The adventurous Lady Edwina Esketh travels to the princely state of Ranchipur in India with her husband, Lord Albert Esketh, who is there to purchase some of the Maharajah's horses. She's ... See full summary »
Story of the great fire of 1871. Fictional story of two sons of Mrs. O'Leary (the owner of the cow which started the fire), one a rogue (Power) the other a lawyer (Ameche). One of the most expensive films of its time ($1.8 million). Written by
Ed Stephan <firstname.lastname@example.org>
Publicity ads stated that Niven Busch's story was entitled "We, the O'Leary's," but legal records indicate there was never such a story title. The fabrication was developed by someone at Twentieth Century-Fox well after the story and screenplay was completely written, thinking it would give the story a more catchy title. See more »
At 7:45, the position of the kids in the wagon change. See more »
This was the first of three films that teamed Tyrone Power and Alice Faye, the others being Alexander's Ragtime Band and Rose of Washington Square. In Old Chicago and Alexander's Ragtime Band also had Don Ameche in it. And it set a pattern, no way was Ameche going to get Faye when Power was on the scene.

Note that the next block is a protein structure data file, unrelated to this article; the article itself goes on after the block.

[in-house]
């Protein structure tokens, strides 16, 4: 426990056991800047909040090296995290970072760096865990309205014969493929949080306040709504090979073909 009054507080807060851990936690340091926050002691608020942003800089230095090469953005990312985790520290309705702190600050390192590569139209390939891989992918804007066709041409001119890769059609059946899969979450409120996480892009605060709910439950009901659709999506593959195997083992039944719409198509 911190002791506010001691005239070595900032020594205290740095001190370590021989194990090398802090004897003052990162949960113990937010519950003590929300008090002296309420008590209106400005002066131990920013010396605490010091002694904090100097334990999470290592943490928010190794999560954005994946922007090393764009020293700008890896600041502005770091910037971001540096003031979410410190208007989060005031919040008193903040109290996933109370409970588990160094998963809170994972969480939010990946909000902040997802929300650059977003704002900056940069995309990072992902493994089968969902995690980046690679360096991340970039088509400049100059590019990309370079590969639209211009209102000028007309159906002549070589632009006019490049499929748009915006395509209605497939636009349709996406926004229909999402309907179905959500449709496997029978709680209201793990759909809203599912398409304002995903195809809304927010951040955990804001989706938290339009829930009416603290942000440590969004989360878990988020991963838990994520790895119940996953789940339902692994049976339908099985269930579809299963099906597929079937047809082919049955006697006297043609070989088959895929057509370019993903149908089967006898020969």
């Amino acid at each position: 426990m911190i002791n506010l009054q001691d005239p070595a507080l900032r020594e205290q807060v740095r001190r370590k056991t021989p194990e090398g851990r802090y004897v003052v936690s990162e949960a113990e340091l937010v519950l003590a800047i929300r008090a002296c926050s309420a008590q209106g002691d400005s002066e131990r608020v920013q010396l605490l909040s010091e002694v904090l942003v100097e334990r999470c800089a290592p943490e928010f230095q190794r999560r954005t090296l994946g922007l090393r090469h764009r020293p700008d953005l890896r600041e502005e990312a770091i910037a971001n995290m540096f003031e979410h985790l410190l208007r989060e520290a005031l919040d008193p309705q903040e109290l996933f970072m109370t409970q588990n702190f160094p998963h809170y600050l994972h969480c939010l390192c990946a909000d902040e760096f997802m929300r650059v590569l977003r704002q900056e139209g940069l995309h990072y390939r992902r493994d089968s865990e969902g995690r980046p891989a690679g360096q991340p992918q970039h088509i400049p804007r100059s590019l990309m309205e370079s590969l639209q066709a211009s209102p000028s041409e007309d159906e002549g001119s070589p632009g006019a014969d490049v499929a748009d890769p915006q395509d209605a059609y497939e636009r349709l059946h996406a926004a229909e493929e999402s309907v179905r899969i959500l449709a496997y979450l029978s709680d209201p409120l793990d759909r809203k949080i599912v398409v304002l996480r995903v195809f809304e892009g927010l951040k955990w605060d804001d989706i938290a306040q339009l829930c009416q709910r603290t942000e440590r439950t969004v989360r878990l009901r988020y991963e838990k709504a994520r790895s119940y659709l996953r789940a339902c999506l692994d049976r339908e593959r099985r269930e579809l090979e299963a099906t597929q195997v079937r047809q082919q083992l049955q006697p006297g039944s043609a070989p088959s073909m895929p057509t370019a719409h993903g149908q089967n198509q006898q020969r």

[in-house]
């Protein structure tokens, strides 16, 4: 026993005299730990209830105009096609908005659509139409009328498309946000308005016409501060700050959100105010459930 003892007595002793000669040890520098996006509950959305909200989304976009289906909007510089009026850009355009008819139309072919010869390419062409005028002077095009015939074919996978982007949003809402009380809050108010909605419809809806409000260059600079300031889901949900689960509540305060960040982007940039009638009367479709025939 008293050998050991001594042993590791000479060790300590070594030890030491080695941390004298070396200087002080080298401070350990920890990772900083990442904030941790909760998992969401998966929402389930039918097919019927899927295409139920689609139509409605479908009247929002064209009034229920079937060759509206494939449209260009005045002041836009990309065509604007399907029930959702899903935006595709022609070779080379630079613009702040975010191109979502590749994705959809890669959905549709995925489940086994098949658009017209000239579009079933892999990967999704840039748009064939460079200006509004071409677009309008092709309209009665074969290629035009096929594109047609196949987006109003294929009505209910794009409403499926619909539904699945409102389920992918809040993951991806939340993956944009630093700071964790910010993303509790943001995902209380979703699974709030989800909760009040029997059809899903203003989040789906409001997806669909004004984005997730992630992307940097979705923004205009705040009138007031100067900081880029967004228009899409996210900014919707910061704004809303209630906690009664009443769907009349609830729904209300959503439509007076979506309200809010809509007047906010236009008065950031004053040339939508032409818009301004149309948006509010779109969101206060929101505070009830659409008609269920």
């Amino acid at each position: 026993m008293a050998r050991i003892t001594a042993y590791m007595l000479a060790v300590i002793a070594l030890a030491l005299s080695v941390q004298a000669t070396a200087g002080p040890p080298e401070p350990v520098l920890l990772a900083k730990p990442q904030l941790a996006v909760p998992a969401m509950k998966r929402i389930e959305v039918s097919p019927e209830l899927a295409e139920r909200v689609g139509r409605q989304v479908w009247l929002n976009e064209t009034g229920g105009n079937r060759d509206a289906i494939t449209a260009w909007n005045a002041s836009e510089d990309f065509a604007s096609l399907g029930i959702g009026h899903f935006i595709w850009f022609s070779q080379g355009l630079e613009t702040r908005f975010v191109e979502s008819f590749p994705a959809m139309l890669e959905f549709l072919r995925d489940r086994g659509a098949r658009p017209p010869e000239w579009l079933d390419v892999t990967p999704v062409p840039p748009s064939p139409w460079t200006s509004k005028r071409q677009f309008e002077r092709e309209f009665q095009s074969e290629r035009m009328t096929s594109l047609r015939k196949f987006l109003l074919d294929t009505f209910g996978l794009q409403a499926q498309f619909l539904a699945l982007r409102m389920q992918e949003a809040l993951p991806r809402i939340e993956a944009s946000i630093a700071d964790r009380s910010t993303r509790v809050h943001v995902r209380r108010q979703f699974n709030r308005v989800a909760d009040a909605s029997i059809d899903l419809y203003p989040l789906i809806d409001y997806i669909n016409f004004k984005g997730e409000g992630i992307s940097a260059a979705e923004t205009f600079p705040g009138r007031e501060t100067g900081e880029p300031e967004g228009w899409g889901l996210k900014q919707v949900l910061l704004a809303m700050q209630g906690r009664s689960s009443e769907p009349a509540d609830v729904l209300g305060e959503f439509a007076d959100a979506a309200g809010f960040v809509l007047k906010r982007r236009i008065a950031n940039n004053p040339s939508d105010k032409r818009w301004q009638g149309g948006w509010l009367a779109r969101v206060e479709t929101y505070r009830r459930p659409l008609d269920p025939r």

Ty Power's roles in his Fox days fell in two Categories. He was either the total romantic hero or he was a hero/heel. In In Old Chicago he's the latter although Power usually has the heroic side win out in these parts, he's not above a little scheming. Power's Dion O"Leary both double crosses Brian Donlevy and marries Alice Faye not just because he loves her, but so she can't testify against him. But Ty's always a charming likable cuss and Ameche is always the straight arrow, but slightly dull rival and in this case, brother.
However the film is known for two things. It gave Alice Faye her first real notice as actress. Up to this point, she'd been a Jean Harlow wannabe right down to the platinum blonde hair. Here Faye gets those period costumes that she wore so well. It was the first of many successes in that genre.
The second thing is the grand special effects showing the burning of Chicago. Even almost 70 years later it's a spectacular sight.
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